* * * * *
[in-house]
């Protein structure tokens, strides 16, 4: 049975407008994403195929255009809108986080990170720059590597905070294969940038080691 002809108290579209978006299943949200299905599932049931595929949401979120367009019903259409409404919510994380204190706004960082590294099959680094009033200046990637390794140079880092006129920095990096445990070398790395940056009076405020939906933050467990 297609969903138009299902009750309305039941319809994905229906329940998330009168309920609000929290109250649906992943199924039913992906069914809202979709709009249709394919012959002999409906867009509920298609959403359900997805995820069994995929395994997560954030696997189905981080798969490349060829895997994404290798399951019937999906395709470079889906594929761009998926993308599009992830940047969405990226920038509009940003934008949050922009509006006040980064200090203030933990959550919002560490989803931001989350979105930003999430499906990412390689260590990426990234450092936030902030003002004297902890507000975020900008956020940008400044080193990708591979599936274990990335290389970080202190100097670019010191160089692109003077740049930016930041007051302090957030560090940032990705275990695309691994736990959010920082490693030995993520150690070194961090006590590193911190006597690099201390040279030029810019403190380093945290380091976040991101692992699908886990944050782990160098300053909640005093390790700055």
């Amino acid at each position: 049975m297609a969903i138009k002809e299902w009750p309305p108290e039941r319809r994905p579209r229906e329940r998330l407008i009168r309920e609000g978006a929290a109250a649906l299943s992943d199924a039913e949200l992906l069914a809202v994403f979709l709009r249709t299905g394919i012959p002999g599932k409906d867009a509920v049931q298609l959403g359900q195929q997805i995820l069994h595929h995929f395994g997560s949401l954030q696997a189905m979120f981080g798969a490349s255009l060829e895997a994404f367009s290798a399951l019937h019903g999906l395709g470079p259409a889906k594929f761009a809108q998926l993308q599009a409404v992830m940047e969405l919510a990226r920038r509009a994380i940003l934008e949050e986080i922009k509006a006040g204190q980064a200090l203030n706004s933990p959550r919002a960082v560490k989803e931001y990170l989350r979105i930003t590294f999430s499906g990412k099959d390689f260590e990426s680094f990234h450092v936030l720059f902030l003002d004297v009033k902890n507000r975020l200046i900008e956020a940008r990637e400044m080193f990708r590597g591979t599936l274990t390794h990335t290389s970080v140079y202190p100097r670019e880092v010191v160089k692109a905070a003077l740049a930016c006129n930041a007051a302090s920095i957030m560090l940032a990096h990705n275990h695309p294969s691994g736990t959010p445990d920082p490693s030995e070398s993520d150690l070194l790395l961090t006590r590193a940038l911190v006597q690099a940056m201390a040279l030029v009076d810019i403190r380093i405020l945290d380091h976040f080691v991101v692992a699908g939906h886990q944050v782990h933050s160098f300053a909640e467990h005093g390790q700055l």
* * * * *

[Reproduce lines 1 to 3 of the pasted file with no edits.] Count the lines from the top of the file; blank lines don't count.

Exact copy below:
[in-house]
């Protein structure tokens, strides 16, 4: 049975407008994403195929255009809108986080990170720059590597905070294969940038080691 002809108290579209978006299943949200299905599932049931595929949401979120367009019903259409409404919510994380204190706004960082590294099959680094009033200046990637390794140079880092006129920095990096445990070398790395940056009076405020939906933050467990 297609969903138009299902009750309305039941319809994905229906329940998330009168309920609000929290109250649906992943199924039913992906069914809202979709709009249709394919012959002999409906867009509920298609959403359900997805995820069994995929395994997560954030696997189905981080798969490349060829895997994404290798399951019937999906395709470079889906594929761009998926993308599009992830940047969405990226920038509009940003934008949050922009509006006040980064200090203030933990959550919002560490989803931001989350979105930003999430499906990412390689260590990426990234450092936030902030003002004297902890507000975020900008956020940008400044080193990708591979599936274990990335290389970080202190100097670019010191160089692109003077740049930016930041007051302090957030560090940032990705275990695309691994736990959010920082490693030995993520150690070194961090006590590193911190006597690099201390040279030029810019403190380093945290380091976040991101692992699908886990944050782990160098300053909640005093390790700055």
């Amino acid at each position: 049975m297609a969903i138009k002809e299902w009750p309305p108290e039941r319809r994905p579209r229906e329940r998330l407008i009168r309920e609000g978006a929290a109250a649906l299943s992943d199924a039913e949200l992906l069914a809202v994403f979709l709009r249709t299905g394919i012959p002999g599932k409906d867009a509920v049931q298609l959403g359900q195929q997805i995820l069994h595929h995929f395994g997560s949401l954030q696997a189905m979120f981080g798969a490349s255009l060829e895997a994404f367009s290798a399951l019937h019903g999906l395709g470079p259409a889906k594929f761009a809108q998926l993308q599009a409404v992830m940047e969405l919510a990226r920038r509009a994380i940003l934008e949050e986080i922009k509006a006040g204190q980064a200090l203030n706004s933990p959550r919002a960082v560490k989803e931001y990170l989350r979105i930003t590294f999430s499906g990412k099959d390689f260590e990426s680094f990234h450092v936030l720059f902030l003002d004297v009033k902890n507000r975020l200046i900008e956020a940008r990637e400044m080193f990708r590597g591979t599936l274990t390794h990335t290389s970080v140079y202190p100097r670019e880092v010191v160089k692109a905070a003077l740049a930016c006129n930041a007051a302090s920095i957030m560090l940032a990096h990705n275990h695309p294969s691994g736990t959010p445990d920082p490693s030995e070398s993520d150690l070194l790395l961090t006590r590193a940038l911190v006597q690099a940056m201390a040279l030029v009076d810019i403190r380093i405020l945290d380091h976040f080691v991101v692992a699908g939906h886990q944050v782990h933050s160098f300053a909640e467990h005093g390790q700055l």